As any responsible business owner, manager, or site manager knows, putting an effective fire safety plan in place is an essential part of ensuring optimal safety for staff members, customers, and visitors. With that in mind, we've explored some of the major aspects of fire safety which make devising and implementing an effective plan so important, as well as highlighting some key elements which your plan should include.
What should I include in a Fire Safety Plan?
To a large extent, the specifics of a suitable Fire Safety Plan will be determined by the characteristics of the business or organisation in question, the nature of the building in which it is located, the contents of the building (e.g. fixtures and fittings, stock, equipment), and the activities which are conducted at the property. Therefore, you should arrange to have a professional conduct a fire risk assessment– since 2006, it has been a legal requirement for UK businesses to carry out a fire risk assessment. The effects of a fire can be catastrophic, so it is imperative to take every possible step to both prevent fires and to prepare for this type of emergency.
However, in most - if not all - scenarios, it is necessary to make arrangements which take the following into account:
- Fire Evacuation Strategy:
Make all employees and fire wardens/marshals fully aware of the actions they need to take in the event that they discover a fire.
- Alarm Systems:
Put a plan in place addressing how anyone present in the building will be alerted to an ongoing fire. This must include special arrangement to account for those who are deaf, hard of hearing, or visually impaired.
- Escape Routes:
Safe and comprehensive exit routes out of the building and escape instructions should be provided. This will utilise detailed, easily understandable explanations delivered both orally during training and induction sessions, via clear signage, and using other visual representations including maps, lighting, and floor marking as appropriate.
Ample signage indicating safe escape routes, assembly points, and other fire safety equipment such as fire extinguishers and alarm buttons should be installed throughout the premises. Where necessary, signage should be illuminated to ensure optimum visibility.
- Emergency Doors:
All doors which form part of the escape routes must be easy to open using a push bar or other approved mechanism. This should be accompanied by clear operation instructions.
- Fire-Fighting Equipment:
Ample fire extinguishers selected by type according to the requirements of the specific location in which they are located should be provided throughout the building. They should also be easily accessible.
- Fire Alarm Locations:
In order to be able to raise the alarm immediately in the event of a fire, all occupants of the building must be made aware of where every available fire alarm is located.
- Contacting the Fire Brigade or Other Emergency Services:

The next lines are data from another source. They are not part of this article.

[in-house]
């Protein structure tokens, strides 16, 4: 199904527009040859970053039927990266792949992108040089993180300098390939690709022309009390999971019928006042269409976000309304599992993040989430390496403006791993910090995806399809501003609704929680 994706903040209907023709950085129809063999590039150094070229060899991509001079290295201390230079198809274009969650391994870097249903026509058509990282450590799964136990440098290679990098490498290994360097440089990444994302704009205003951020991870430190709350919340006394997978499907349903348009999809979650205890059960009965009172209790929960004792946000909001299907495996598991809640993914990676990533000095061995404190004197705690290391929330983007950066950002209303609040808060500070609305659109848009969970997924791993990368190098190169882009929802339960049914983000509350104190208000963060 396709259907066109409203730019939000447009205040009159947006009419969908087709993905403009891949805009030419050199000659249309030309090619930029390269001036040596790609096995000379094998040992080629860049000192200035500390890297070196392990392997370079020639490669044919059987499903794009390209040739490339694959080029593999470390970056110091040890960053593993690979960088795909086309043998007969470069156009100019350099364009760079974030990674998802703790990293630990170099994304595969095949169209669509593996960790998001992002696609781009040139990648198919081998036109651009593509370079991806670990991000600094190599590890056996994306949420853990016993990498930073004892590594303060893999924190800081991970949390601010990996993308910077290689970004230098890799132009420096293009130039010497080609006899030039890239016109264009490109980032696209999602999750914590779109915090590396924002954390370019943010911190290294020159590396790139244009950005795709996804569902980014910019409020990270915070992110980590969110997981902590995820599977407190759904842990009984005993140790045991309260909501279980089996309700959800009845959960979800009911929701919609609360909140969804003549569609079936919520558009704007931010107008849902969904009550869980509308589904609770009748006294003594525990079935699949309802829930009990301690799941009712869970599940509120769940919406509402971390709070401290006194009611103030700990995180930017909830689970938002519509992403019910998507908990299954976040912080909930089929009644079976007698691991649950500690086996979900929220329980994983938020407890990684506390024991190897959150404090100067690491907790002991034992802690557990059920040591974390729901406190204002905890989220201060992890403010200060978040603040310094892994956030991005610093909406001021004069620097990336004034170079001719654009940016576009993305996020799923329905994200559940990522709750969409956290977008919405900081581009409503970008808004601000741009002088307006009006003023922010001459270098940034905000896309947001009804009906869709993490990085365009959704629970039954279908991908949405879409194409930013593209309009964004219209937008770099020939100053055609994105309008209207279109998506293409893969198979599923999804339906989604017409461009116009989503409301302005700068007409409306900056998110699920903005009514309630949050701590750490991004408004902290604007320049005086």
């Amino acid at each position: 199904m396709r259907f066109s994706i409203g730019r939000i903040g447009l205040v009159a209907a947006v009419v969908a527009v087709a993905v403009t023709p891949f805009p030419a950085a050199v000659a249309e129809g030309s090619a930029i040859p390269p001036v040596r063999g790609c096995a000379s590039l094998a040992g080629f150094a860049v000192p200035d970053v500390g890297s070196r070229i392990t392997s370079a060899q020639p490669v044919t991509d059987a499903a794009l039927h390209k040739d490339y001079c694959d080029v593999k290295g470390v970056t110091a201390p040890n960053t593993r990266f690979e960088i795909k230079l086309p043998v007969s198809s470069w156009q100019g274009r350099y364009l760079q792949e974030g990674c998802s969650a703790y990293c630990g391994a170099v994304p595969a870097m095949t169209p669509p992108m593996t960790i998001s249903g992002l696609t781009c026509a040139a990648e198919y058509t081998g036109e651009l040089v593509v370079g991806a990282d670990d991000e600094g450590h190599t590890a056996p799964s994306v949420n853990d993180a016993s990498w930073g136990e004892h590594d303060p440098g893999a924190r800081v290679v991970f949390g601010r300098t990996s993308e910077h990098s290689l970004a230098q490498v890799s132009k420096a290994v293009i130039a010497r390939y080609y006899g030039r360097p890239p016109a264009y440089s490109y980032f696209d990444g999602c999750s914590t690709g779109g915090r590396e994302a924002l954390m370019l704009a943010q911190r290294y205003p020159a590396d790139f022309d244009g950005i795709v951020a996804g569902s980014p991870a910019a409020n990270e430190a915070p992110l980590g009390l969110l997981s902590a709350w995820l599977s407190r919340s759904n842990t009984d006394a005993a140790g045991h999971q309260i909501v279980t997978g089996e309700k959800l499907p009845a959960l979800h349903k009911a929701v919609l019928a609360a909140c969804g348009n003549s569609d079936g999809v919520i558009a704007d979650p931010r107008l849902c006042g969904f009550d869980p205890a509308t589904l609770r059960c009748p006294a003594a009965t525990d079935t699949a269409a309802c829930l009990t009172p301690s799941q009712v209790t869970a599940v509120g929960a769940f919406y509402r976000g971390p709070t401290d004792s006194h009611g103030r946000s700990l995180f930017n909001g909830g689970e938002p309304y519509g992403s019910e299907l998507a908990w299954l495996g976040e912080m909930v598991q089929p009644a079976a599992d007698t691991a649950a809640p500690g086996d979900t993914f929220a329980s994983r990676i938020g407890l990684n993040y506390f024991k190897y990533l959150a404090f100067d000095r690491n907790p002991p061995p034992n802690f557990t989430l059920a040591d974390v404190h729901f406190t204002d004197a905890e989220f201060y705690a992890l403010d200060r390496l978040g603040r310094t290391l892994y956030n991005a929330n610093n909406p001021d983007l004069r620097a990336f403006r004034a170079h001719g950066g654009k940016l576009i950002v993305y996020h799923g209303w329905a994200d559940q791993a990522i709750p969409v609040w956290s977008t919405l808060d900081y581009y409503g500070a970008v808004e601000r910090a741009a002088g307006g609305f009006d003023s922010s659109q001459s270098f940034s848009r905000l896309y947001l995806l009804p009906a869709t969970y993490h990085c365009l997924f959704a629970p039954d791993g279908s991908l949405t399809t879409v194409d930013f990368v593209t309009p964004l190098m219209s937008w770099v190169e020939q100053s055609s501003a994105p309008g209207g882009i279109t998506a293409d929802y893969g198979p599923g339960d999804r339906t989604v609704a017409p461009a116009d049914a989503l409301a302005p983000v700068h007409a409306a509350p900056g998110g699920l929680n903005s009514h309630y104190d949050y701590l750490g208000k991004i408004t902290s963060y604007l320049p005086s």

A plan should be put in place to determine how the fire brigade or other emergency service should be called, and who is responsible for doing so. Advanced fire detection technology can be programmed to notify the emergency services in the event of a fire, and - to an extent - can even slow the progress of a fire if linked to a sprinkler system.
- Emergency Lighting:
To account for power outages, emergency lighting should be installed. This is especially important in areas such as stairwells and windowless corridors, however ideally it will be installed throughout the building.
- A Personal Emergency Evacuation Plan (PEEP):
This term refers to the person-specific plans which must be put in place to address the needs of individuals who are especially vulnerable to fire risks, for example if they have mobility issues or a visual/hearing impairment.
- Assembly Points:
Instructions detailing the locations of assembly points and the circumstances in which these should be used should be given to anyone who is on site. This should be supported by appropriate signage.
- Roll Call Procedures:
A system should be in place to account for all occupants of the building in the event that assembly points are in use.
By implementing all of these arrangements and putting in place a stringent staff training and briefing regime, site managers and other responsible individuals can maximise the extent to which their building can be evacuated safely, swiftly, and efficiently in the event of a fire. Further information is provided by the government here, and we strongly advise anyone involved in the implementation of a fire safety plan to familiarise themselves with it thoroughly before devising their own strategy.
What Types of Fire do I need to be Aware of?
Fire type have been categorised according to the following classifications:
- Class A Fires – caused by flammable solids, e.g. wood, paper, or fabric
- Class B Fires – caused by flammable liquids, e.g. petrol, turpentine, or paint
- Class C Fires – caused by flammable gases, e.g. hydrogen, butane, or methane
- Class D Fires – caused by combustible metals/chemicals e.g. magnesium, aluminium or potassium
- Electrical Fires – fire caused by electrical equipment (classification changes once the electrical item is removed)
- Class F Fires – caused by cooking oils, typically a chip-pan fire.
It is an unfortunate fact that only one in four businesses recover from fire damage, so the full importance of an effective fire safety plan and the potential benefits of an effective fire detection system which protects both staff members and the business itself cannot be overstated.
At Contact Fire and Security we specialise in supplying and installing fire prevention systems in settings of all types, so we're confident that we can identify and implement the most appropriate solution for you. Learn more about our Fire Alarm Systems with our 10 point guide.